AJ Cawood and Nathan Klarer discuss BridgeCrest Medical, a mobile platform for monitoring employee health in high-risk industries.
Over a year ago, Eleanor Roosevelt College fifth-year senior Nathan Klarer came home excited to tell friend and roommate, class of 2011 alumnus AJ Cawood, about an idea he had been incubating. Klarer, a bioengineering major, had a new idea — a health monitoring interface that he intended for industry use — that Cawood believed had great potential in hazardous industries. Last February, they launched their very own company, BridgeCrest Medical. This past March, they made a deal with their first, major international client.
BridgeCrest is a digital platform that runs diagnostics from medical devices connected via Bluetooth and displays the data on a tablet or other mobile device and stores the data for analytics. The platform is Bluetooth compatible with certain monitors used to measure health data, including blood pressure, lung function, hearing loss and drug use.
“BridgeCrest is designed to go out to remote locations where there isn’t any existing health infrastructure,” Cawood said.
The Occupational Safety and Health Administration requires industries to take preventative measures in the workplace. BridgeCrest adds to this preventative mindset.
“[Companies] can catch different health trends before they become problematic and make sure that the workers at the site have the highest quality of health,” Klarer said.
Though the new company remains a small team of 11, mostly software engineers, it has progressed quickly. BridgeCrest has already secured a big client in Africa whose name could not be released. This connection puts them closer to their goal of reaching more countries. Next month, they plan to reach out to other countries in South America and Africa, in addition to North America.
Cawood claims that their solution received a cascade of positive feedback at the Prospectors and Developers Association of Canada Convention, a large mining convention that was held in Toronto, Canada of March this year. This was where they met their international client.
“There hasn’t really been any major mobile technology [in medical diagnostics],” Cawood said. “[Companies] are pretty excited that the tablets that they’re used to can provide this kind of insight.”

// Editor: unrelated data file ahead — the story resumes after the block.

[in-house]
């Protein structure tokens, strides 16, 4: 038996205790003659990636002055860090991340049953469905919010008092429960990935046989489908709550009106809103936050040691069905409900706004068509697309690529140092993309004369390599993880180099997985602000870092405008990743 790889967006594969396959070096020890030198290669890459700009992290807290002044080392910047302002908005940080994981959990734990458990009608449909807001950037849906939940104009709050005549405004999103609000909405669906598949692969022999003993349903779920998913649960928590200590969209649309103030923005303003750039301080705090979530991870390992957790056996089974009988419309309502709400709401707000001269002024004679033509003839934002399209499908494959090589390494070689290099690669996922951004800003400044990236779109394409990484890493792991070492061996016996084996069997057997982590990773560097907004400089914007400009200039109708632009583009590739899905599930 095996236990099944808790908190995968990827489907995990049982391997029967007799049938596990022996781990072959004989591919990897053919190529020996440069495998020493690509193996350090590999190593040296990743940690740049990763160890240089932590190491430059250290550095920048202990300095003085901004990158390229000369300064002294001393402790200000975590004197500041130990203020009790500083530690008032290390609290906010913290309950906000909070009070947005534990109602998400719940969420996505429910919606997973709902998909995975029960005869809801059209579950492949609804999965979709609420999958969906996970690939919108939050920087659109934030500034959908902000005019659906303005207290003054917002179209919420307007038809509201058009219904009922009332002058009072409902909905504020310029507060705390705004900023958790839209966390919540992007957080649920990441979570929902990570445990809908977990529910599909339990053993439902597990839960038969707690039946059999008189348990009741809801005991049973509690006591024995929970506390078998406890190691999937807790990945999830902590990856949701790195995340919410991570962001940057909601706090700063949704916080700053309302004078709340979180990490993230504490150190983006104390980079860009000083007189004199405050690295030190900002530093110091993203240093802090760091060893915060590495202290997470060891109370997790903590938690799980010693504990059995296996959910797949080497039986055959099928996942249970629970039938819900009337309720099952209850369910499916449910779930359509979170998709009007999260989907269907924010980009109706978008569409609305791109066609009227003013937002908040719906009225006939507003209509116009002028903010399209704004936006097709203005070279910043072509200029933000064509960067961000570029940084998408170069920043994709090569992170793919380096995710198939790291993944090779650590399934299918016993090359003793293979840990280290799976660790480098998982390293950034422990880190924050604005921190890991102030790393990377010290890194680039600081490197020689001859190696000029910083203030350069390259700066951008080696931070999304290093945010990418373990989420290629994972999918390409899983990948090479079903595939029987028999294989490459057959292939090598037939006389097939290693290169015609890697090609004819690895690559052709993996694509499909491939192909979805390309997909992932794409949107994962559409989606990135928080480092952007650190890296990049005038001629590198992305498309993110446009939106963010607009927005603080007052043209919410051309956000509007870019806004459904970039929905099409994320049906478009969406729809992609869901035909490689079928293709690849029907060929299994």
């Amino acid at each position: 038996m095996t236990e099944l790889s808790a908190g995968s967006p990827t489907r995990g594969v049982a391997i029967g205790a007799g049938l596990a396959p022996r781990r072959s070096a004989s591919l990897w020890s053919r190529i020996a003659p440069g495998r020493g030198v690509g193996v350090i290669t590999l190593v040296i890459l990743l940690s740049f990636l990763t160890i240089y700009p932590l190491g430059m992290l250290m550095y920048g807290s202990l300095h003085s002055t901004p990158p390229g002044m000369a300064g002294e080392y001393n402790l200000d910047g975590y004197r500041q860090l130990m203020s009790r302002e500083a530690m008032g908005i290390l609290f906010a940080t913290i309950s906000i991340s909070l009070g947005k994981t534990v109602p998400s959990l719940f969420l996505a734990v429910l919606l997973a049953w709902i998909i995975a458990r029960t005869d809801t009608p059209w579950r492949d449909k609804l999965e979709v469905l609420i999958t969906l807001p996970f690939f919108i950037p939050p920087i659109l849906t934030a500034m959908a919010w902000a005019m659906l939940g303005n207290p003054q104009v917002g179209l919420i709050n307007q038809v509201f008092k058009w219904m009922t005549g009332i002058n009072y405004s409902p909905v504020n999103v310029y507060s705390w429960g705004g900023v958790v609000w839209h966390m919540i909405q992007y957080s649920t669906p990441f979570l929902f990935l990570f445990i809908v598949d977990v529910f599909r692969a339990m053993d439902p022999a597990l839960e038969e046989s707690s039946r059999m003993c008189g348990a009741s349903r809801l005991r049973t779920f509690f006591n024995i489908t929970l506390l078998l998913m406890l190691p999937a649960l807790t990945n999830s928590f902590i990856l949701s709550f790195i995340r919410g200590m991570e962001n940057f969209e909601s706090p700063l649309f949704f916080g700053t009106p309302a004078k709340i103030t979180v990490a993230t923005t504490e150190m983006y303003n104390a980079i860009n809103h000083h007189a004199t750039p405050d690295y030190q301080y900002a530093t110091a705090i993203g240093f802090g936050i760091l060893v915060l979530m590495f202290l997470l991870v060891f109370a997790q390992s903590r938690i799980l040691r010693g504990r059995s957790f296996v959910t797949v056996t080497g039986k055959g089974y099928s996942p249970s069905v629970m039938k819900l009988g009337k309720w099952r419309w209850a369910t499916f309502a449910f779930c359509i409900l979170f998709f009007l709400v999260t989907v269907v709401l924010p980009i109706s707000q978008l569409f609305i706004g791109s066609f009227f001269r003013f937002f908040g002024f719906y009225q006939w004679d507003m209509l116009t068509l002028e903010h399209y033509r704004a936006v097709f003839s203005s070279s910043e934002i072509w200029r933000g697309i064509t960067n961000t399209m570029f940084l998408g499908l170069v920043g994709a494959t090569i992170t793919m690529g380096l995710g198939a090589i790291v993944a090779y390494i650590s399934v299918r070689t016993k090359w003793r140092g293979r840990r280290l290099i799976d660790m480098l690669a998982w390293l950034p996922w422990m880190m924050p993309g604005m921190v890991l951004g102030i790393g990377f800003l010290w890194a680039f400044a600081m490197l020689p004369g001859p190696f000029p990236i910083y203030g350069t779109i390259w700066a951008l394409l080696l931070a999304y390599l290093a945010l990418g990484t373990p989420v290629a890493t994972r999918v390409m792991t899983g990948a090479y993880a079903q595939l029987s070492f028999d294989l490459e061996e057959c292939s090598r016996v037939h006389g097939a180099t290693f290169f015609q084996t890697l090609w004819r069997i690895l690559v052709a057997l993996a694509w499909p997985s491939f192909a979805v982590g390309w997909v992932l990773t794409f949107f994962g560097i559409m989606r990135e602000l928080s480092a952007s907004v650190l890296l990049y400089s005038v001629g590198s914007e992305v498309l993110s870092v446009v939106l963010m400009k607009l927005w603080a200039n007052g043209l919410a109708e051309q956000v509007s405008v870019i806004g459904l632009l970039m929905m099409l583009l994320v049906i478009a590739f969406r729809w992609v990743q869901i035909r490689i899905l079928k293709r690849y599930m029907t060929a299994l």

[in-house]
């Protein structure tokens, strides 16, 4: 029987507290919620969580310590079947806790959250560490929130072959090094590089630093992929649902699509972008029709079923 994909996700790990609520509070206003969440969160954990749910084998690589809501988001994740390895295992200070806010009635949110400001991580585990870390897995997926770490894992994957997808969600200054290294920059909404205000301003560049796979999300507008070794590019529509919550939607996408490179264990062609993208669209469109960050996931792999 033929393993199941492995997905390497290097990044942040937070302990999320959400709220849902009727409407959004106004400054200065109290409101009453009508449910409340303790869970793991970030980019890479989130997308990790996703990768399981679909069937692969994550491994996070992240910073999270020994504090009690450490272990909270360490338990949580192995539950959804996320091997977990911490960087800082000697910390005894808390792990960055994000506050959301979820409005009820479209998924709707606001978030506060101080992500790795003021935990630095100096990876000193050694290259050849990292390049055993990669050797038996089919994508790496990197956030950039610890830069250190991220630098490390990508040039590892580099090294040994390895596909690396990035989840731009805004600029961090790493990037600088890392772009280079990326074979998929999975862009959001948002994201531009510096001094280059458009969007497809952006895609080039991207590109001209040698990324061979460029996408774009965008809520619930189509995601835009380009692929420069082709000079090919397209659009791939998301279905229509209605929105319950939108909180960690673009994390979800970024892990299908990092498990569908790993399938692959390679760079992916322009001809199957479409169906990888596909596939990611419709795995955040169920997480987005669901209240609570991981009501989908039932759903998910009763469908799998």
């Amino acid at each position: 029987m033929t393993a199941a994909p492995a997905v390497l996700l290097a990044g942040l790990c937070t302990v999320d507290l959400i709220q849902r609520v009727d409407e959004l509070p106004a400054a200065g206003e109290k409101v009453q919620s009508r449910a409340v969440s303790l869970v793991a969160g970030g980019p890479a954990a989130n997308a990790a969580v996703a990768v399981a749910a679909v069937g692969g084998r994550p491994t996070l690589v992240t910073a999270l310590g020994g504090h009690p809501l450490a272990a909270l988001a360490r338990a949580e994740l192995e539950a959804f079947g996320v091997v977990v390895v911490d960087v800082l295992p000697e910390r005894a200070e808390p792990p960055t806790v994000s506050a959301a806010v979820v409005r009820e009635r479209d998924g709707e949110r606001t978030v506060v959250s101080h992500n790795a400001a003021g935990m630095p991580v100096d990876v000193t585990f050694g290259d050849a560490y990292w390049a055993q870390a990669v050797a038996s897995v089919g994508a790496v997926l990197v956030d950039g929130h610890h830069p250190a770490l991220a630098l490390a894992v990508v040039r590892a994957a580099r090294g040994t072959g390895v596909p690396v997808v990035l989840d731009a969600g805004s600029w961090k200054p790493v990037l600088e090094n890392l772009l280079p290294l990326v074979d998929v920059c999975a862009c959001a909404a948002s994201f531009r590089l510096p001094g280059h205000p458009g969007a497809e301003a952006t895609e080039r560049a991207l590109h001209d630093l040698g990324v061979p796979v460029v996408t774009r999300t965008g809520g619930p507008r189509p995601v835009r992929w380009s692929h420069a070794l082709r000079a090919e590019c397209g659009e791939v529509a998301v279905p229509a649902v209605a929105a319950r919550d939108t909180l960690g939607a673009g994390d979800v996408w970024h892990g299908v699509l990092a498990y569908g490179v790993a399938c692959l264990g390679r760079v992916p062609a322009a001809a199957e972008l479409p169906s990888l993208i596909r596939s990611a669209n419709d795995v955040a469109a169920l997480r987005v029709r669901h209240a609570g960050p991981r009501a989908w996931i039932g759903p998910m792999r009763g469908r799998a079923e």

They credit their success to a network of contacts in the medical and business field. BridgeCrest features a board of directors whose purpose is to consult on the latest in medical technology. Dr. Steven Steinhubl, director for Digital Medicine at the Scripps Translational Science Institute, is only one of the many board members.
“We partner with the top mobile device experts in the world,” Klarer said. “The makers of these [diagnostic] devices come to Scripps to have their devices validated because Scripps is really the leading institution in the world for mobile medicine … The devices that Dr. Steinhubl likes he will recommend to us, and then we decide if we want to incorporate that technology into the platform or not.”
Cawood and Klarer have come a long way from the days when they had to juggle both coursework and the founding of their company. When asked about how they handled their obligations between their education and their company, Klarer and Cawood laughed, noting that they squeezed as much work as they could into their spare time.
As for future plans, Cawood and Klarer are set to conduct a study in South America where they will be employing and integrating wearable devices with their platform. They hope to direct their platform toward nonprofit purposes.
“We want to take what we have done [in the mining gap] and direct it into the nonprofit sector,” Cawood said. “This concept not only has value in the corporate sector but also on world governments, nonprofit groups like the Red Cross and Doctors Without Borders … We want to make an impact on poor populations.”
After around a year of managing BridgeCrest, Cawood and Klarer are confident and optimistic about their company’s future.
“We think what we have is pretty unique, and we’ll be pushing the boundaries of what’s been done,” Cawood said.